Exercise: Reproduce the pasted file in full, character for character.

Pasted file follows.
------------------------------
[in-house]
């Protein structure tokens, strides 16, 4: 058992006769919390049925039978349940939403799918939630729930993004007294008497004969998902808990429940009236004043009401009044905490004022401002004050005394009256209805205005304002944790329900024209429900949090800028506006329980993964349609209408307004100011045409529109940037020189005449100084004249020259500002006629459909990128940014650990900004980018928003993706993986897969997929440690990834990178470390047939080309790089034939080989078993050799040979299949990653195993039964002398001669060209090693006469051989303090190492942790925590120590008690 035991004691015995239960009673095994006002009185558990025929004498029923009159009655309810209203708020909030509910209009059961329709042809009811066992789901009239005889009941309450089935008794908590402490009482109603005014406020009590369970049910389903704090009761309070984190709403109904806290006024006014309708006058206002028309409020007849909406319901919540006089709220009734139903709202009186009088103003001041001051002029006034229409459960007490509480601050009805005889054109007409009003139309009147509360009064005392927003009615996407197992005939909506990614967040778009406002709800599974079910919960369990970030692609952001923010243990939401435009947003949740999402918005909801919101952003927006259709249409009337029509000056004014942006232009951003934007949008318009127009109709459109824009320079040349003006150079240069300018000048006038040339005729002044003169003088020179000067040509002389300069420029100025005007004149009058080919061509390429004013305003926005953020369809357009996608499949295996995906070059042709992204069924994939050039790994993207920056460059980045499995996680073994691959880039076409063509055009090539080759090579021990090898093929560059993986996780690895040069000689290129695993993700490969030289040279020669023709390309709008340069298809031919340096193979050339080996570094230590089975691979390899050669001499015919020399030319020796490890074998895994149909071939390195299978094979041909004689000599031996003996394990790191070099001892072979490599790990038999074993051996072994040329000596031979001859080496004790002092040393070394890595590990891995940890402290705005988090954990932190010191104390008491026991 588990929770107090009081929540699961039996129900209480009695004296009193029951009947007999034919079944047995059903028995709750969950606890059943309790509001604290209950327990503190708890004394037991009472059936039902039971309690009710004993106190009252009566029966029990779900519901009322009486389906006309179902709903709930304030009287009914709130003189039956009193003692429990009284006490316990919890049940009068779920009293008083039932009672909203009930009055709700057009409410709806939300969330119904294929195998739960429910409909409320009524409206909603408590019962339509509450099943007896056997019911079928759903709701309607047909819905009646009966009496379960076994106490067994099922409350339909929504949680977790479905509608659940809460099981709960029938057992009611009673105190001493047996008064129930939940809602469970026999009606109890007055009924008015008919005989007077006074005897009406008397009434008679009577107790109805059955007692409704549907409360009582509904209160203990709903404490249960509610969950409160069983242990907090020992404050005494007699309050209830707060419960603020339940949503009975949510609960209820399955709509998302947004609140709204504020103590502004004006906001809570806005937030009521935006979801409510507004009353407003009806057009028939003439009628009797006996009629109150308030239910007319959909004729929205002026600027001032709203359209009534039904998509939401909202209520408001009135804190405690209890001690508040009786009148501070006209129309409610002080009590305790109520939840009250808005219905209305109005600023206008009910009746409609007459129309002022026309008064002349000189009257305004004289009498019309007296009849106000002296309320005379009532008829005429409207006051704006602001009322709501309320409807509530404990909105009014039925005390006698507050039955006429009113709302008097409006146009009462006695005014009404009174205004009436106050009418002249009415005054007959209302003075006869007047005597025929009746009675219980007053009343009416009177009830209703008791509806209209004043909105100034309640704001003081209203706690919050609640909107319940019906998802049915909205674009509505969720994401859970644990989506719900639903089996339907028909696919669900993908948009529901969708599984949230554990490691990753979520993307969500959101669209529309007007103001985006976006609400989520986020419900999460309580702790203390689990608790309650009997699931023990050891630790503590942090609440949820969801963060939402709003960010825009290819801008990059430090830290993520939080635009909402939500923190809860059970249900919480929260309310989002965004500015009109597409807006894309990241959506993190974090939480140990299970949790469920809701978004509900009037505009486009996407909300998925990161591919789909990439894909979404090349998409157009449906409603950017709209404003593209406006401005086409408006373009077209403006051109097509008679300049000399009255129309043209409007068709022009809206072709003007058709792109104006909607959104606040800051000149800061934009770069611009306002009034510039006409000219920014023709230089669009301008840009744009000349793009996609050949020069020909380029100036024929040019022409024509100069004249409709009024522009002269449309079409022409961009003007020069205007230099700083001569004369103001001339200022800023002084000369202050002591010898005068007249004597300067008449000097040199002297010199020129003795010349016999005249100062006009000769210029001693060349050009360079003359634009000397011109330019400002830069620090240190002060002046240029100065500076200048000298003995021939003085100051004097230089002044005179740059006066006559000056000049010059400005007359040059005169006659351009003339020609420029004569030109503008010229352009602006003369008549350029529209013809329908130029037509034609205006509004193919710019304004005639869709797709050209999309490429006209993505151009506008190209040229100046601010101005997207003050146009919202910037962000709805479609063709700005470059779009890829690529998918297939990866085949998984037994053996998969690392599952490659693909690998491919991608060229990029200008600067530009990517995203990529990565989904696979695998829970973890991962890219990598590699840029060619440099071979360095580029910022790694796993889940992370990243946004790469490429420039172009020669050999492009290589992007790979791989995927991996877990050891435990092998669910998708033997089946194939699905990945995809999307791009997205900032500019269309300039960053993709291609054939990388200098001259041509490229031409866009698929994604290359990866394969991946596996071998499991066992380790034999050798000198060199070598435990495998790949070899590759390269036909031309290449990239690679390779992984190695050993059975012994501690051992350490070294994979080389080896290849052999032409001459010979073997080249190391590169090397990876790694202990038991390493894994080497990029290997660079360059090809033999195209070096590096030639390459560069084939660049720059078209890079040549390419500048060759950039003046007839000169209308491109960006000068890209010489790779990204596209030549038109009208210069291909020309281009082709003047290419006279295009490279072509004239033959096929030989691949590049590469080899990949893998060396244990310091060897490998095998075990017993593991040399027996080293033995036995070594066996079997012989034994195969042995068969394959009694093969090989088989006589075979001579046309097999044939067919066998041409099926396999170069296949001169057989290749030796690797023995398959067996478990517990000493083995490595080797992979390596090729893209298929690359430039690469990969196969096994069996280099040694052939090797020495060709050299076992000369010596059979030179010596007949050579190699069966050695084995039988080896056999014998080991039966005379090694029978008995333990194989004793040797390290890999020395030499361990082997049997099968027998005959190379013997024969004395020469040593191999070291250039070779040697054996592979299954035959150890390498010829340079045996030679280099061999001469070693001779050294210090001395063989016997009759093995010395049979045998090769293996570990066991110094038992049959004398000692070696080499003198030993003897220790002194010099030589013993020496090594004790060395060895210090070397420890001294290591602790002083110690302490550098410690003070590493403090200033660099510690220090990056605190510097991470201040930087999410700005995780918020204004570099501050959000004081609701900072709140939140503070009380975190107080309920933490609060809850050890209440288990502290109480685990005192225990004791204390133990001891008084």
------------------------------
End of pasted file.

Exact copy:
[in-house]
């Protein structure tokens, strides 16, 4: 058992006769919390049925039978349940939403799918939630729930993004007294008497004969998902808990429940009236004043009401009044905490004022401002004050005394009256209805205005304002944790329900024209429900949090800028506006329980993964349609209408307004100011045409529109940037020189005449100084004249020259500002006629459909990128940014650990900004980018928003993706993986897969997929440690990834990178470390047939080309790089034939080989078993050799040979299949990653195993039964002398001669060209090693006469051989303090190492942790925590120590008690 035991004691015995239960009673095994006002009185558990025929004498029923009159009655309810209203708020909030509910209009059961329709042809009811066992789901009239005889009941309450089935008794908590402490009482109603005014406020009590369970049910389903704090009761309070984190709403109904806290006024006014309708006058206002028309409020007849909406319901919540006089709220009734139903709202009186009088103003001041001051002029006034229409459960007490509480601050009805005889054109007409009003139309009147509360009064005392927003009615996407197992005939909506990614967040778009406002709800599974079910919960369990970030692609952001923010243990939401435009947003949740999402918005909801919101952003927006259709249409009337029509000056004014942006232009951003934007949008318009127009109709459109824009320079040349003006150079240069300018000048006038040339005729002044003169003088020179000067040509002389300069420029100025005007004149009058080919061509390429004013305003926005953020369809357009996608499949295996995906070059042709992204069924994939050039790994993207920056460059980045499995996680073994691959880039076409063509055009090539080759090579021990090898093929560059993986996780690895040069000689290129695993993700490969030289040279020669023709390309709008340069298809031919340096193979050339080996570094230590089975691979390899050669001499015919020399030319020796490890074998895994149909071939390195299978094979041909004689000599031996003996394990790191070099001892072979490599790990038999074993051996072994040329000596031979001859080496004790002092040393070394890595590990891995940890402290705005988090954990932190010191104390008491026991 588990929770107090009081929540699961039996129900209480009695004296009193029951009947007999034919079944047995059903028995709750969950606890059943309790509001604290209950327990503190708890004394037991009472059936039902039971309690009710004993106190009252009566029966029990779900519901009322009486389906006309179902709903709930304030009287009914709130003189039956009193003692429990009284006490316990919890049940009068779920009293008083039932009672909203009930009055709700057009409410709806939300969330119904294929195998739960429910409909409320009524409206909603408590019962339509509450099943007896056997019911079928759903709701309607047909819905009646009966009496379960076994106490067994099922409350339909929504949680977790479905509608659940809460099981709960029938057992009611009673105190001493047996008064129930939940809602469970026999009606109890007055009924008015008919005989007077006074005897009406008397009434008679009577107790109805059955007692409704549907409360009582509904209160203990709903404490249960509610969950409160069983242990907090020992404050005494007699309050209830707060419960603020339940949503009975949510609960209820399955709509998302947004609140709204504020103590502004004006906001809570806005937030009521935006979801409510507004009353407003009806057009028939003439009628009797006996009629109150308030239910007319959909004729929205002026600027001032709203359209009534039904998509939401909202209520408001009135804190405690209890001690508040009786009148501070006209129309409610002080009590305790109520939840009250808005219905209305109005600023206008009910009746409609007459129309002022026309008064002349000189009257305004004289009498019309007296009849106000002296309320005379009532008829005429409207006051704006602001009322709501309320409807509530404990909105009014039925005390006698507050039955006429009113709302008097409006146009009462006695005014009404009174205004009436106050009418002249009415005054007959209302003075006869007047005597025929009746009675219980007053009343009416009177009830209703008791509806209209004043909105100034309640704001003081209203706690919050609640909107319940019906998802049915909205674009509505969720994401859970644990989506719900639903089996339907028909696919669900993908948009529901969708599984949230554990490691990753979520993307969500959101669209529309007007103001985006976006609400989520986020419900999460309580702790203390689990608790309650009997699931023990050891630790503590942090609440949820969801963060939402709003960010825009290819801008990059430090830290993520939080635009909402939500923190809860059970249900919480929260309310989002965004500015009109597409807006894309990241959506993190974090939480140990299970949790469920809701978004509900009037505009486009996407909300998925990161591919789909990439894909979404090349998409157009449906409603950017709209404003593209406006401005086409408006373009077209403006051109097509008679300049000399009255129309043209409007068709022009809206072709003007058709792109104006909607959104606040800051000149800061934009770069611009306002009034510039006409000219920014023709230089669009301008840009744009000349793009996609050949020069020909380029100036024929040019022409024509100069004249409709009024522009002269449309079409022409961009003007020069205007230099700083001569004369103001001339200022800023002084000369202050002591010898005068007249004597300067008449000097040199002297010199020129003795010349016999005249100062006009000769210029001693060349050009360079003359634009000397011109330019400002830069620090240190002060002046240029100065500076200048000298003995021939003085100051004097230089002044005179740059006066006559000056000049010059400005007359040059005169006659351009003339020609420029004569030109503008010229352009602006003369008549350029529209013809329908130029037509034609205006509004193919710019304004005639869709797709050209999309490429006209993505151009506008190209040229100046601010101005997207003050146009919202910037962000709805479609063709700005470059779009890829690529998918297939990866085949998984037994053996998969690392599952490659693909690998491919991608060229990029200008600067530009990517995203990529990565989904696979695998829970973890991962890219990598590699840029060619440099071979360095580029910022790694796993889940992370990243946004790469490429420039172009020669050999492009290589992007790979791989995927991996877990050891435990092998669910998708033997089946194939699905990945995809999307791009997205900032500019269309300039960053993709291609054939990388200098001259041509490229031409866009698929994604290359990866394969991946596996071998499991066992380790034999050798000198060199070598435990495998790949070899590759390269036909031309290449990239690679390779992984190695050993059975012994501690051992350490070294994979080389080896290849052999032409001459010979073997080249190391590169090397990876790694202990038991390493894994080497990029290997660079360059090809033999195209070096590096030639390459560069084939660049720059078209890079040549390419500048060759950039003046007839000169209308491109960006000068890209010489790779990204596209030549038109009208210069291909020309281009082709003047290419006279295009490279072509004239033959096929030989691949590049590469080899990949893998060396244990310091060897490998095998075990017993593991040399027996080293033995036995070594066996079997012989034994195969042995068969394959009694093969090989088989006589075979001579046309097999044939067919066998041409099926396999170069296949001169057989290749030796690797023995398959067996478990517990000493083995490595080797992979390596090729893209298929690359430039690469990969196969096994069996280099040694052939090797020495060709050299076992000369010596059979030179010596007949050579190699069966050695084995039988080896056999014998080991039966005379090694029978008995333990194989004793040797390290890999020395030499361990082997049997099968027998005959190379013997024969004395020469040593191999070291250039070779040697054996592979299954035959150890390498010829340079045996030679280099061999001469070693001779050294210090001395063989016997009759093995010395049979045998090769293996570990066991110094038992049959004398000692070696080499003198030993003897220790002194010099030589013993020496090594004790060395060895210090070397420890001294290591602790002083110690302490550098410690003070590493403090200033660099510690220090990056605190510097991470201040930087999410700005995780918020204004570099501050959000004081609701900072709140939140503070009380975190107080309920933490609060809850050890209440288990502290109480685990005192225990004791204390133990001891008084």